UNITED STATES of America, Plaintiff-Appellee, v. Guillermo BENITEZ-ZAPATA, Defendant-Appellant.
Defendant appeals the district court's refusal to grant a larger downward departure and its refusal to review the government's decision to refrain from making a motion for downward departure due to substantial assistance. Because Defendant waived his right to appeal these issues in his plea agreement, we dismiss.
Defendant Guillermo Benitez-Zapata (Defendant) participated in a large drug transaction that took place in Tampa, Florida. During the course of this transaction, Defendant was responsible for inspecting, providing payment for, receiving, and delivering 500 kilograms of cocaine. Unknown to Defendant, however, the transaction was part of an undercover drug investigation being conducted by government agents. As a result, on the date of delivery-in May 1995-Defendant was arrested. After his arrest, Defendant agreed to assist the agents by delivering the drugs to the buyers, which led to an additional arrest.
Defendant was charged in a two-count indictment.1 Defendant entered into a plea agreement with the government by which he pled guilty to one count of the indictment: conspiracy to possess with intent to distribute cocaine.
Pursuant to the agreement, Defendant agreed to waive his right to appeal the sentence except for certain issues. The general waiver provision was written this way:
[T]he defendant agrees that this Court has jurisdiction and authority to impose any sentence up to the statutory maximum set forth for the offense and pursuant to the sentencing guidelines, and expressly waives the right to appeal defendant's sentence, directly or collaterally, on any ground except for  an upward departure by the sentencing judge or  a sentence above the statutory maximum or  a sentence in violation of the law apart from the sentencing guidelines.
In addition, the government agreed to consider whether Defendant's past and future assistance qualified as substantial assistance and, if appropriate, to file a motion for reduction of Defendant's sentence. See USSG § 5K1.1. The plea agreement, however, provided that “the defendant understands that the determination as to whether ‘substantial assistance’ has been provided rests solely with the government, and the defendant agrees that defendant cannot and will not challenge that decision, whether by appeal, collateral attack, or otherwise.” Defendant, and his counsel, signed the plea agreement; Defendant initialed each page.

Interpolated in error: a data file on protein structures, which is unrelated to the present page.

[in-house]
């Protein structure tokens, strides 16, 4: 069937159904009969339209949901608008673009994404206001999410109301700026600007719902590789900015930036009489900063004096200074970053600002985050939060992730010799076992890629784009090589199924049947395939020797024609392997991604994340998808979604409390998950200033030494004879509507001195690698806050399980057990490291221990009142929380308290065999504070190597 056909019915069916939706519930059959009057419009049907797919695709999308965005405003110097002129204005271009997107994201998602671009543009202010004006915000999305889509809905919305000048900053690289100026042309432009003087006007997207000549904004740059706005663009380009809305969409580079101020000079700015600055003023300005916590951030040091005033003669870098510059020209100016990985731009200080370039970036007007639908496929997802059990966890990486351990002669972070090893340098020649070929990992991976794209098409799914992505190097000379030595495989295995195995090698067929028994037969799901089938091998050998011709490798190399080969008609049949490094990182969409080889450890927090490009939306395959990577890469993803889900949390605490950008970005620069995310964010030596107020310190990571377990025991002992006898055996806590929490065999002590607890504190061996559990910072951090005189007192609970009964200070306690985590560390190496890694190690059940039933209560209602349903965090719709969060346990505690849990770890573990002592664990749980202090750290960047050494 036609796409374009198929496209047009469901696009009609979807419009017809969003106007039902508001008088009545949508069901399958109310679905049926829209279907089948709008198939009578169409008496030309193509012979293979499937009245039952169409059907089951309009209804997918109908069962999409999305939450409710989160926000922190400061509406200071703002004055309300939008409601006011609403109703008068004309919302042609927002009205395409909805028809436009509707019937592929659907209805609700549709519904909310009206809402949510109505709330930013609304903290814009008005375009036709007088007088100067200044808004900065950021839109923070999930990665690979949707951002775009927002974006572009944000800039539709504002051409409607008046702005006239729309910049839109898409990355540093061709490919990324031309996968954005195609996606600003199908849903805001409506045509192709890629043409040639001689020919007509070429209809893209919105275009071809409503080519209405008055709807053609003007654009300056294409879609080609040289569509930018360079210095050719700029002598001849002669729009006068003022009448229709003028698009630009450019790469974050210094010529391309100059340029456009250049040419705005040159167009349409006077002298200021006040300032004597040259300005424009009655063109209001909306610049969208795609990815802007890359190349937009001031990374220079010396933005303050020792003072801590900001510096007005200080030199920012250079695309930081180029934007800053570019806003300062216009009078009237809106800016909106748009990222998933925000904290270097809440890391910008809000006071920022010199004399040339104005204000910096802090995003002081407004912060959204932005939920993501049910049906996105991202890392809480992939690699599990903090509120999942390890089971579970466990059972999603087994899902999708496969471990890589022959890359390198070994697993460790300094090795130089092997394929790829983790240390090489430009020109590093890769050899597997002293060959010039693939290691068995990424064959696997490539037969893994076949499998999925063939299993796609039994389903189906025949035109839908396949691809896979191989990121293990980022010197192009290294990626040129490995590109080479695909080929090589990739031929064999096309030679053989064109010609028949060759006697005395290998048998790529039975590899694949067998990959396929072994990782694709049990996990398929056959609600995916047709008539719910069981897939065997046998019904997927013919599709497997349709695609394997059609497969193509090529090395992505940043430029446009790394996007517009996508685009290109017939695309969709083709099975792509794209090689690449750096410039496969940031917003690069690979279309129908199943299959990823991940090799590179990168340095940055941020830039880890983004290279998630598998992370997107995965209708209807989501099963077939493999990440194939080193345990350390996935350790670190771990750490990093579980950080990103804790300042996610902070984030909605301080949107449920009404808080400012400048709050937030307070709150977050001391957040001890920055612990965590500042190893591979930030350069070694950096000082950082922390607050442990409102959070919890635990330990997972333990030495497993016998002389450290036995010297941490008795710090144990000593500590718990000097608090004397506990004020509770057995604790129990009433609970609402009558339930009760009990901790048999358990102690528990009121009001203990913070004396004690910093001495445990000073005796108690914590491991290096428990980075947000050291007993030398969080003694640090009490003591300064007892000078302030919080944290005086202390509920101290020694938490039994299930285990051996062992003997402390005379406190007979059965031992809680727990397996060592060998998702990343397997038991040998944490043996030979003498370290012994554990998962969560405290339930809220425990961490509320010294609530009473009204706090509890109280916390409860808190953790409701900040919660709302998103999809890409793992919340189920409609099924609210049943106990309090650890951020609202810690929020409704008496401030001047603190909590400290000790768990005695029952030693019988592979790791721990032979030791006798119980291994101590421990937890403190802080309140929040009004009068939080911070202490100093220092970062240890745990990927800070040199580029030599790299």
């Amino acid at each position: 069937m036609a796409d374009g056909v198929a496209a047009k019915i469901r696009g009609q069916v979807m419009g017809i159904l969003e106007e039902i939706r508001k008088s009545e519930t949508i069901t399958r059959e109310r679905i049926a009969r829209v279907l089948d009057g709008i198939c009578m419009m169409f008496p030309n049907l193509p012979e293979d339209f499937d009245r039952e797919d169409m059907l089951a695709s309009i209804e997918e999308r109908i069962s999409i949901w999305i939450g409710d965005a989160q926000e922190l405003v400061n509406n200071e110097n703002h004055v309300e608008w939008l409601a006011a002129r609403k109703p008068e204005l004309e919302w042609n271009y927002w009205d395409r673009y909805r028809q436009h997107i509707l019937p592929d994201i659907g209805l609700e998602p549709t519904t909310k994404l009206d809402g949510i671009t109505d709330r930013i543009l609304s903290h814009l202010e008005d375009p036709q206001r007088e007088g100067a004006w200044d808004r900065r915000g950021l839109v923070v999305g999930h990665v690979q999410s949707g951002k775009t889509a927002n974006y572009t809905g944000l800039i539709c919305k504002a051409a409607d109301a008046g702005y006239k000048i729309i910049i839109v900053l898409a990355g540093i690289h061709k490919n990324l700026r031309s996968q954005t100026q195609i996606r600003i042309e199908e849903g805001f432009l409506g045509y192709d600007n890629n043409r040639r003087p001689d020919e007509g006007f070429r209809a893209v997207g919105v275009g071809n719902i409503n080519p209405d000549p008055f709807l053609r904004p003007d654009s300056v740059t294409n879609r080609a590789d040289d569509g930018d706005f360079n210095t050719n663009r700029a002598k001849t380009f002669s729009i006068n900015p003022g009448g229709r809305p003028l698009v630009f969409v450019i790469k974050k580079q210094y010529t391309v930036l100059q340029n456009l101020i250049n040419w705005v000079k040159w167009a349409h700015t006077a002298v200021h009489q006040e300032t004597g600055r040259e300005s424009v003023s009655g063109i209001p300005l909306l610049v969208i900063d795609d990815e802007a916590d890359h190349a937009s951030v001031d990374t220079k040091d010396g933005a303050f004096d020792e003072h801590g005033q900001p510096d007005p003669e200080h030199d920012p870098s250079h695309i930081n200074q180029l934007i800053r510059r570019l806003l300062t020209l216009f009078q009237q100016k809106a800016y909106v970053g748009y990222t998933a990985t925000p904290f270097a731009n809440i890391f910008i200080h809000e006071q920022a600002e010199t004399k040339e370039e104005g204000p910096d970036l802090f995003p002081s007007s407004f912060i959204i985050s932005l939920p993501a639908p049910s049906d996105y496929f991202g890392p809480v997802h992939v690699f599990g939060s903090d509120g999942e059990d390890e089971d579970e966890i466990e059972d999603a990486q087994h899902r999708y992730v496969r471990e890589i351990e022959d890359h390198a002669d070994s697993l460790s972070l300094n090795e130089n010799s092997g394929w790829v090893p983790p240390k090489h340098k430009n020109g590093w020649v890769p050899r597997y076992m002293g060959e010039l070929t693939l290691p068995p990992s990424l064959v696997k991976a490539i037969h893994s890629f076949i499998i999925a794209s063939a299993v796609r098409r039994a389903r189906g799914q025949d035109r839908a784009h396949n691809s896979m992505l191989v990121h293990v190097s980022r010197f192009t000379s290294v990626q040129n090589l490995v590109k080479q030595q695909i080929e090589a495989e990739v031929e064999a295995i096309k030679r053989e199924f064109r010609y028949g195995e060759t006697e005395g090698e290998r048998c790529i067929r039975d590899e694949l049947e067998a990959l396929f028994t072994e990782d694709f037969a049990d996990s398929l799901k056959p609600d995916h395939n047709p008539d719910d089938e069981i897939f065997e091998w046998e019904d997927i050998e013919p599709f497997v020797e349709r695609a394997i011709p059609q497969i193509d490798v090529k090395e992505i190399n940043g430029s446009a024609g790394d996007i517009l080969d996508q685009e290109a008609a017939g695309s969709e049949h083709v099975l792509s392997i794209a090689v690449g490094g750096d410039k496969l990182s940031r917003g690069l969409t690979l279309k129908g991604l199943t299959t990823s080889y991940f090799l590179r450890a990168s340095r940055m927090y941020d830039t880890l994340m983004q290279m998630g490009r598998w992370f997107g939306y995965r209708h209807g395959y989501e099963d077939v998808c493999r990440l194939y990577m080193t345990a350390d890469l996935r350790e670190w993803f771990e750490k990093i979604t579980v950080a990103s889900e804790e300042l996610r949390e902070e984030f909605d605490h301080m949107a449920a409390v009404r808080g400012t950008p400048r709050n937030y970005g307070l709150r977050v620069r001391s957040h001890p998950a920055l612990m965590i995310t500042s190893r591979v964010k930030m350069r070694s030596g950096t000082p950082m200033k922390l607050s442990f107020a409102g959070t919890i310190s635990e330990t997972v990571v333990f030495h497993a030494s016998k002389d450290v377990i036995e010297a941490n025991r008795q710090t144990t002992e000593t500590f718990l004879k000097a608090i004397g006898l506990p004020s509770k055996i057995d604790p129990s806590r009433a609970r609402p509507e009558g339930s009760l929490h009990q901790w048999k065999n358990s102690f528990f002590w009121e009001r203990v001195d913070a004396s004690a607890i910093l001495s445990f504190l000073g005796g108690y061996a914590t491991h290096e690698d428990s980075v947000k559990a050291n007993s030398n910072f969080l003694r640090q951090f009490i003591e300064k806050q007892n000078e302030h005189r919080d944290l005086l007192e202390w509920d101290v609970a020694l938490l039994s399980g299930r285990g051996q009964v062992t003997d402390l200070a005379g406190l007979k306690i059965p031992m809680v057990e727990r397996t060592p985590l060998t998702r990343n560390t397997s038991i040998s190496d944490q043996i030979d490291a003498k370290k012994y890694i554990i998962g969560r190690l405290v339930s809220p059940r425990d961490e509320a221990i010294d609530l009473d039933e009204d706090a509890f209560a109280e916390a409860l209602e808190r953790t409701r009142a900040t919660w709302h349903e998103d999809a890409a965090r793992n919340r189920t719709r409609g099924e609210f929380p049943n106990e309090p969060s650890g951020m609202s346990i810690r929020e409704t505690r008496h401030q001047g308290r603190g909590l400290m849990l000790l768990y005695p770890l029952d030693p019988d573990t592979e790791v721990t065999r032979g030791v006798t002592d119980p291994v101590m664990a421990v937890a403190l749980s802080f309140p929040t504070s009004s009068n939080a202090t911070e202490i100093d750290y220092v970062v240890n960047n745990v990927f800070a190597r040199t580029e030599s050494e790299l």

At the plea hearing, the district court asked Defendant a series of questions to determine whether or not he understood the effect of his waiver, all of which he answered in the affirmative.2 Defendant also acknowledged that he understood what the maximum penalties were for the crime to which he pled guilty.
Months later, the district court sentenced Defendant. The court found that Defendant was a minor (but not minimal) participant and, therefore, granted only a 2 level reduction instead of the 4 level reduction requested by Defendant. Then, the government refused to make a 5K1.1 motion for downward departure. Despite Defendant's objections, the court would not examine the government's decision. The court sentenced Defendant to 121 months' imprisonment. Upon completion of the sentencing hearing, the court said these words: “you are hereby advised that it is your right to appeal from the judgment and sentence within ten days from this date.”
Defendant appeals and asks this court to review (1) the district court's decision that he was a minor instead of a minimal participant and (2) the government's refusal to make a 5K1.1 motion for downward departure. The government contends, however, that Defendant has waived his right to appeal these issues. Whether a “defendant effectively-that is knowingly and voluntarily-waived his right to appeal his sentence is a question of law that this court reviews de novo.” United States v. Bushert, 997 F.2d 1343, 1352 (11th Cir.1993). Waiver will be enforced if the government demonstrates either: (1) the district court specifically questioned the defendant about the waiver during the plea colloquy, or (2) the record clearly shows that the defendant otherwise understood the full significance of the waiver. Id. at 1351.